↑ comment by Viliam_Bur ·
2012-09-08T19:01:12.371Z · LW(p) · GW(p)
An example which comes to mind is providing users with credit usable only to order basic supplies and basic food.
I have heard this idea proposed, and many people object against it saying that it would take away the dignity of those people. In other words, some people seem to think that "basic human rights" include not just things necessary for survival, but also some luxury and perhaps some status items (which then obviously stop being status items, if everyone has them).
parents can punish them by taking away their toys if they don't, as effectively as for earlier generations.
In theory, yes. However, as a former teacher I have seen parents completely fail at this.
Data point: A mother came to school and asked me to tell her 16 year old daughter, my student, to not spend all her free time at internet. I did not understand WTF she wanted. She explained to me that as a computer science teacher her daughter will probably regard me an authority about computers, so if I ask her to not use the computer all day long, she wil respect me. This was her last hope, because as a mother she could not convince her daughter to go away from the computer.
To me this seemed completely insane. First, the teachers in given school were never treated as authorities on anything; they were usually treated like shit both by students and school administration (a month later I left that school). Second, as a teacher I have zero influence on what my students do outside school, she as a mother is there; she has many possible ways to stop her daughter from interneting... for instance to forcibly turn off the computer, or just hide the computer somewhere while her daughter is at school. But she should have started doing something before her daughter turned 16. If she does not know that, she is clearly unqualified to have children; but there is no law against that.
OK, this was an extreme example, but during my 4-years teaching carreer I have seen or heard from colleagues about many really fucked up parents; and those people were middle and higher social class. This leads me to very pesimistic views, not shared by people who don't have the same experience and are more free to rationalize this away. I think that if you need parents to do something non-trivial, you should expect at least 20% of population to fail at that. Let's suppose that in each generation 20% of parents fail to pressure their children to work, in a world where work is not necessary for decent living. What happens in 5 generations?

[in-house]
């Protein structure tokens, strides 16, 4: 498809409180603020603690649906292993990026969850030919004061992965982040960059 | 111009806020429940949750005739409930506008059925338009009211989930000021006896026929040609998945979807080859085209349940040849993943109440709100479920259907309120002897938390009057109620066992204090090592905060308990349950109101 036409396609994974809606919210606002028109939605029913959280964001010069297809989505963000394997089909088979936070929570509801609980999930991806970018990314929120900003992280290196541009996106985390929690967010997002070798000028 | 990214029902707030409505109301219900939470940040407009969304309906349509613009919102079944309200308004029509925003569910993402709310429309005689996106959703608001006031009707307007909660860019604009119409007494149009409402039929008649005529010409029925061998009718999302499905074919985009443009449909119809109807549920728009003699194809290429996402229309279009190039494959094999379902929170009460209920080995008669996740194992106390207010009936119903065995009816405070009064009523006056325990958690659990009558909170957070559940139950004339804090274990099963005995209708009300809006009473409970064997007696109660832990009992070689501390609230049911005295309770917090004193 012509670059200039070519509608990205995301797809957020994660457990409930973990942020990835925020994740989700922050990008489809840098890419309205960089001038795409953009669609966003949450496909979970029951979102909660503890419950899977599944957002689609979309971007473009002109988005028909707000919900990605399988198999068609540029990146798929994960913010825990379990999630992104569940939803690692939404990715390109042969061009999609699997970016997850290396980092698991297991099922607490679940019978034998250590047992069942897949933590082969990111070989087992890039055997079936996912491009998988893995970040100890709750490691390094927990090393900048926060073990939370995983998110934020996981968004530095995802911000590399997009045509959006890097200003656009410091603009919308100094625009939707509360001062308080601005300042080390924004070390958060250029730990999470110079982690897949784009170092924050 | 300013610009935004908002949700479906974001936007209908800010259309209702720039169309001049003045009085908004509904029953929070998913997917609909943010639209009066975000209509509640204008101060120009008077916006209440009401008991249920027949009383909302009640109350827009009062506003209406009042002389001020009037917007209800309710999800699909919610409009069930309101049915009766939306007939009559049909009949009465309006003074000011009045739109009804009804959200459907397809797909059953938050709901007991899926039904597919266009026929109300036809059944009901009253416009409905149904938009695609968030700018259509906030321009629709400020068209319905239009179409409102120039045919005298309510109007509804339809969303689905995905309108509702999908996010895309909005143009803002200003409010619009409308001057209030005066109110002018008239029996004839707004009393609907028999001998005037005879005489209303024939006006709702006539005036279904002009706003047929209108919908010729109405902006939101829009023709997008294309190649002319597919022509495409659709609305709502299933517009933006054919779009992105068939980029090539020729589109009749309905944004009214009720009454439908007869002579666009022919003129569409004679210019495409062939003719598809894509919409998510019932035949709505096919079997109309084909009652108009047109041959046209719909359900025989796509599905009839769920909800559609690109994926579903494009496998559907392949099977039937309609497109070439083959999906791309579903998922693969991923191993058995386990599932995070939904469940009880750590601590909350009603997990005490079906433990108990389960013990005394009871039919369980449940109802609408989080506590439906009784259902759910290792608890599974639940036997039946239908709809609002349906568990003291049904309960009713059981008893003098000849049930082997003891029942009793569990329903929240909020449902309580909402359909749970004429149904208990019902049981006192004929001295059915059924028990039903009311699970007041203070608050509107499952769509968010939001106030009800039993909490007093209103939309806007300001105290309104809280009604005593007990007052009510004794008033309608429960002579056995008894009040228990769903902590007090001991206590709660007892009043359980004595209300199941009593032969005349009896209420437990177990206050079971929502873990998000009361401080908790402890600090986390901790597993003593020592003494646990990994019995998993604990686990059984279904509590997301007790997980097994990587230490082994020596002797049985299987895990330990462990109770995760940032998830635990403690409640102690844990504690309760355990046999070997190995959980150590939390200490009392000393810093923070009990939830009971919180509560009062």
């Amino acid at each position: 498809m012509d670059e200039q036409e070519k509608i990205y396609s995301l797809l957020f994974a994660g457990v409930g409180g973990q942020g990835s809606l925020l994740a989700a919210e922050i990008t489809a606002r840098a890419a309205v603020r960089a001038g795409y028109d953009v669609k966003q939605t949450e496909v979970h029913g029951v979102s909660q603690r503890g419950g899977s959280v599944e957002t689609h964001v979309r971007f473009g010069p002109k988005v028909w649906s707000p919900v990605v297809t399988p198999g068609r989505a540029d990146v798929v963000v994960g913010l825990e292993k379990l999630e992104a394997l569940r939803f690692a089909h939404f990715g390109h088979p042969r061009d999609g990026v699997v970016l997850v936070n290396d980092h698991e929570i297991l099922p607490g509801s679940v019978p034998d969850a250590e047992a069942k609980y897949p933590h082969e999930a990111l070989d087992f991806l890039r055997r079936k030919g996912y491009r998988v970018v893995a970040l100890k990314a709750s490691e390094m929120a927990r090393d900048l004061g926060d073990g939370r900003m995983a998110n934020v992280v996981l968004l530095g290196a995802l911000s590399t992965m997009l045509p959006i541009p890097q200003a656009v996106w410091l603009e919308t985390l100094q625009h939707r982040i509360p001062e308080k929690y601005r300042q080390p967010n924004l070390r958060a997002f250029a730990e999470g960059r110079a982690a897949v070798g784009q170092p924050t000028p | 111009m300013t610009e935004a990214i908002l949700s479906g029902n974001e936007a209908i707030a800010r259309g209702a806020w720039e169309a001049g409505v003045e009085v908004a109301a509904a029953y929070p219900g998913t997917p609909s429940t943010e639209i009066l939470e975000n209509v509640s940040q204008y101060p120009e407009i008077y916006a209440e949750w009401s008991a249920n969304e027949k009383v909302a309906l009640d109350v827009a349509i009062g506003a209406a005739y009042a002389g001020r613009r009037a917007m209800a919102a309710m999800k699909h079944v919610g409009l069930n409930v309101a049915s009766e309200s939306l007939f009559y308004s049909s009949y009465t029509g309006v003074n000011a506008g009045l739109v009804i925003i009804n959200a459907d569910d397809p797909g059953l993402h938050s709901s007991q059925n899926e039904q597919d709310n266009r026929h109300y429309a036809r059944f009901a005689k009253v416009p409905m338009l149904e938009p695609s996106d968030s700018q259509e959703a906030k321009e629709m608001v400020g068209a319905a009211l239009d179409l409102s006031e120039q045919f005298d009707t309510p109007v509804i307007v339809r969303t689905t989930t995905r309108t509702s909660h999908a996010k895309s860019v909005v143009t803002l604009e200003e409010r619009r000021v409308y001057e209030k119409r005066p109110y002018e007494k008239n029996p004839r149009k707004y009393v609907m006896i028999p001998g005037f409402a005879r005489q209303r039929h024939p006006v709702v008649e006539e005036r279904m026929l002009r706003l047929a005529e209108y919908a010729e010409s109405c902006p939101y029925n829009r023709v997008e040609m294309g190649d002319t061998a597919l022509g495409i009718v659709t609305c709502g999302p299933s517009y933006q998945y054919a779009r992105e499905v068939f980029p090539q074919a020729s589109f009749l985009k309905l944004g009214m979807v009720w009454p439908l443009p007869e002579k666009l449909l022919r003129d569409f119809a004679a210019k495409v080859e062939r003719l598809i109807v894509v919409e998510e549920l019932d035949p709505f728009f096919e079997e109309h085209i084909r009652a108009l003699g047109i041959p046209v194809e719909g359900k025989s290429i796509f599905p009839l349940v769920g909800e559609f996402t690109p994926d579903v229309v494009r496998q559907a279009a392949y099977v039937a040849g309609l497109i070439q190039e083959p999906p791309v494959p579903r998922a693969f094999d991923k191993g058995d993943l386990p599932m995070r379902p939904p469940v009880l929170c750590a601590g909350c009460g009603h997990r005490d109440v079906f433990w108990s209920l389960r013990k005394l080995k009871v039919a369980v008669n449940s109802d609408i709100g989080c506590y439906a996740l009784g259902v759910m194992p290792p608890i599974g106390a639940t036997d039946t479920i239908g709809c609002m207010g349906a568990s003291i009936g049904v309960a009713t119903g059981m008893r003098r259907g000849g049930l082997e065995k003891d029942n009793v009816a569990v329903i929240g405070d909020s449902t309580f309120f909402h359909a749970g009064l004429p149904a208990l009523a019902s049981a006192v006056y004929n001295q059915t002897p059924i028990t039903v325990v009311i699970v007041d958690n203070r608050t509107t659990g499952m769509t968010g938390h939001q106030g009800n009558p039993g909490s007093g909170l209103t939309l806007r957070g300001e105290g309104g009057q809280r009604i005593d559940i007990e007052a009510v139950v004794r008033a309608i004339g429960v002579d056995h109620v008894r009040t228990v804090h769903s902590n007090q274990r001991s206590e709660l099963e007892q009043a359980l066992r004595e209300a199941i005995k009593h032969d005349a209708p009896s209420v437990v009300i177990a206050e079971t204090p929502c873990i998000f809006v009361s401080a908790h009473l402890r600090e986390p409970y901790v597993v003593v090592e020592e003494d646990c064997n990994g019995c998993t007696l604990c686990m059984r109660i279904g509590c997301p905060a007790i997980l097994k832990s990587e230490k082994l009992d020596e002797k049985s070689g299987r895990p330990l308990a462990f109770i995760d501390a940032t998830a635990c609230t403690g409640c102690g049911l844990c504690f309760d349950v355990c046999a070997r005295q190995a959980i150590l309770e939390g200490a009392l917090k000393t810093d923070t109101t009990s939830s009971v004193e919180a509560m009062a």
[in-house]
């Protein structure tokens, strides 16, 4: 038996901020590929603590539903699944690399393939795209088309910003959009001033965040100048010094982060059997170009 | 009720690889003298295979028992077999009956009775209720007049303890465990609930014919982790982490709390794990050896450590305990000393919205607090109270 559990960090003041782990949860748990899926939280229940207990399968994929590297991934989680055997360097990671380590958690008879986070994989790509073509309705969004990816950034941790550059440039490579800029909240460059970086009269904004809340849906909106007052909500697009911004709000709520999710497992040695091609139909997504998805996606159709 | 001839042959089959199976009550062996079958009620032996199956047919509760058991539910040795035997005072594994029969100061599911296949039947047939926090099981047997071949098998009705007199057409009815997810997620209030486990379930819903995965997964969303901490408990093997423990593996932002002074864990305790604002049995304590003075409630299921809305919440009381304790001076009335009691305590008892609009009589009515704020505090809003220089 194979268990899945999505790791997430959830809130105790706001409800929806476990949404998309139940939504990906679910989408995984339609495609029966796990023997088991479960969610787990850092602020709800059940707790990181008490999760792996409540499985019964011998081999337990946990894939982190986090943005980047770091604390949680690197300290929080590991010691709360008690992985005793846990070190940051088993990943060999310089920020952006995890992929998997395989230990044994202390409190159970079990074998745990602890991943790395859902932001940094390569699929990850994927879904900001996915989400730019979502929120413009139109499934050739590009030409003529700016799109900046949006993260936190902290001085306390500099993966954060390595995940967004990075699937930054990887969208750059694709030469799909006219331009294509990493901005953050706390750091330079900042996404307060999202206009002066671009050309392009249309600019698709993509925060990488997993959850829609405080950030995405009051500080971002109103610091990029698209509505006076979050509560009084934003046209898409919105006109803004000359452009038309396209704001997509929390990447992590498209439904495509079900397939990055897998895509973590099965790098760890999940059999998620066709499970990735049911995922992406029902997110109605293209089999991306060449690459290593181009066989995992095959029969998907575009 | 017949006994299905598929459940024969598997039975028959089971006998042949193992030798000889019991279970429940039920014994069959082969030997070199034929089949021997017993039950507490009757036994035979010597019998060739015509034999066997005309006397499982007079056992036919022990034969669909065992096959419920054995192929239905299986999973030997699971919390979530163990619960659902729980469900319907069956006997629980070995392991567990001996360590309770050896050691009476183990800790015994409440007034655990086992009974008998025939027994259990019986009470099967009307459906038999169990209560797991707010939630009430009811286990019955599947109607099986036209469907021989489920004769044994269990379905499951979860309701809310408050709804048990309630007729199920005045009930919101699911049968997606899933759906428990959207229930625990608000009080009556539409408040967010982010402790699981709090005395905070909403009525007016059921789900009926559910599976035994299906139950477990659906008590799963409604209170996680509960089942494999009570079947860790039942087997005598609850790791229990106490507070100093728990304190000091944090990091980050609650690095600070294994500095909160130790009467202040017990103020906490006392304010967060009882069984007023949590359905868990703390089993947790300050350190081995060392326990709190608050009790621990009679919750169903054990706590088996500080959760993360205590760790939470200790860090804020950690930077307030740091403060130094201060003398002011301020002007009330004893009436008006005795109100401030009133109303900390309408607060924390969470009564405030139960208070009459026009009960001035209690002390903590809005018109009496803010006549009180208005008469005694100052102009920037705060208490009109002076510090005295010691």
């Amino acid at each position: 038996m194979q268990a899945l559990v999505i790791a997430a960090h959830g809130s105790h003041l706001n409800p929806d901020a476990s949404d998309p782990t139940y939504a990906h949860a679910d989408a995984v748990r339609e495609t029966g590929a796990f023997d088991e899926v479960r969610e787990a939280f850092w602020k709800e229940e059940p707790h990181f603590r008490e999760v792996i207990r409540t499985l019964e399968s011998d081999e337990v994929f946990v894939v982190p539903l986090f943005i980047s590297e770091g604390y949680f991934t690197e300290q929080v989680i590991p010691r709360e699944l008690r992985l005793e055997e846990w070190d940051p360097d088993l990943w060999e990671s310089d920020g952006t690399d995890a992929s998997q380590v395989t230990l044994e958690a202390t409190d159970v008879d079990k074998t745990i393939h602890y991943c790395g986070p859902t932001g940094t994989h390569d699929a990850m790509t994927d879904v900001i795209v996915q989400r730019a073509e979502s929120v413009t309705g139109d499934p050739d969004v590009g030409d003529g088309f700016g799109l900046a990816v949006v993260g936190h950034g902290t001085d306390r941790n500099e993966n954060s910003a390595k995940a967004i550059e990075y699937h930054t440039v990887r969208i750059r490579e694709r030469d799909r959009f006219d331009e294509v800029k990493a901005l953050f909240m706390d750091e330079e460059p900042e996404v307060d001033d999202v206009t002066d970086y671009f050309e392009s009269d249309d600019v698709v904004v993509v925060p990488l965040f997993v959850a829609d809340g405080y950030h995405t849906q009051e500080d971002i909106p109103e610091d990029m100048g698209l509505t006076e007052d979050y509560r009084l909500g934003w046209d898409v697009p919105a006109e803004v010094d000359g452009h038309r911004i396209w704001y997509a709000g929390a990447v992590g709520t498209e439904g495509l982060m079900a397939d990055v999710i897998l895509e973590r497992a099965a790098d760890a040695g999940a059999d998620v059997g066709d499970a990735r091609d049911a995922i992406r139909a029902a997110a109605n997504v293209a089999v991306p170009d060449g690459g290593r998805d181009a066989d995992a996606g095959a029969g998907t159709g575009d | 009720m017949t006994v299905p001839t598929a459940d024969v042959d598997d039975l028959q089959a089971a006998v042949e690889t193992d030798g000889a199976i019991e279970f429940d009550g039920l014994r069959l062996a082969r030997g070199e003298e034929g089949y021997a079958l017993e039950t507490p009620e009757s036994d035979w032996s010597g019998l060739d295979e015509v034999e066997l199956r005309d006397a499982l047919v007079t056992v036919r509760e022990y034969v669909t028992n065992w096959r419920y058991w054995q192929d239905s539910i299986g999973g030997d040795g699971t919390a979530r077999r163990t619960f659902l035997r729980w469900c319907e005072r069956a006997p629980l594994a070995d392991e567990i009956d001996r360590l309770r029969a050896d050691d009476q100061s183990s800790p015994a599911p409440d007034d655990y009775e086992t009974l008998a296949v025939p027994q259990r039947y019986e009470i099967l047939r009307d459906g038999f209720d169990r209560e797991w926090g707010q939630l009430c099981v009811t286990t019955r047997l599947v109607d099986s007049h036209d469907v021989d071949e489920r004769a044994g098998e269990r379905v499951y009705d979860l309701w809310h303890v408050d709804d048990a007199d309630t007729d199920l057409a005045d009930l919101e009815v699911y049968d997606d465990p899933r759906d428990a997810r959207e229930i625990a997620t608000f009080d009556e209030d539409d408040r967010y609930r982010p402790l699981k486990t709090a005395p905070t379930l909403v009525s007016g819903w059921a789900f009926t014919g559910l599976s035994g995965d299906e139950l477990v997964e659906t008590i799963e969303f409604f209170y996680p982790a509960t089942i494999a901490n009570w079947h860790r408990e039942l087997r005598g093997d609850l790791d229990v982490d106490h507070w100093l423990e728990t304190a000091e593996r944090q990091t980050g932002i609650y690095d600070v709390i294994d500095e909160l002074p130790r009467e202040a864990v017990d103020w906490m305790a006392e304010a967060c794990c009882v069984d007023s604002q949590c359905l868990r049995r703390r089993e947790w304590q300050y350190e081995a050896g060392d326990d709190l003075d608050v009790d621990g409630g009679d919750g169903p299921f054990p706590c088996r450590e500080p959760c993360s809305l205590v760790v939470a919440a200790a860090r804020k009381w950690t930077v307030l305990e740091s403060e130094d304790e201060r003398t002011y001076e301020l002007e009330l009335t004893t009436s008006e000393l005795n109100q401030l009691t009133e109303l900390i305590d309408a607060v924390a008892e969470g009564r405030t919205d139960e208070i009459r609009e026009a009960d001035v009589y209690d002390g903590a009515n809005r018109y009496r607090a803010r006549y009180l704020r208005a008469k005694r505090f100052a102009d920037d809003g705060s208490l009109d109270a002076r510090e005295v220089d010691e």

My model is only based on my personal experience
Personal experience can give different amounts of evidence. If the experience is "me, my family, and people I willingly associate with", that one is most biased. When you have some kind of job where you interact with people you didn't choose, that one is a bit better -- it is still biased by your personal evaluation, geography, perhaps social class... but at least you are more exposed to people you would otherwise avoid. (For example I usually avoid impolite people from dysfunctional families. As a teacher, they are just there and I have to deal with them. Then I notice that they exist and are actually pretty frequent. When I go outside of the school, they again disappear somehow.)
Of course, I would still prefer having a statistic; I am just not sure if there are available statistics on how many parents completely fail at different tasks, such as not letting their children spend all free time with a computer.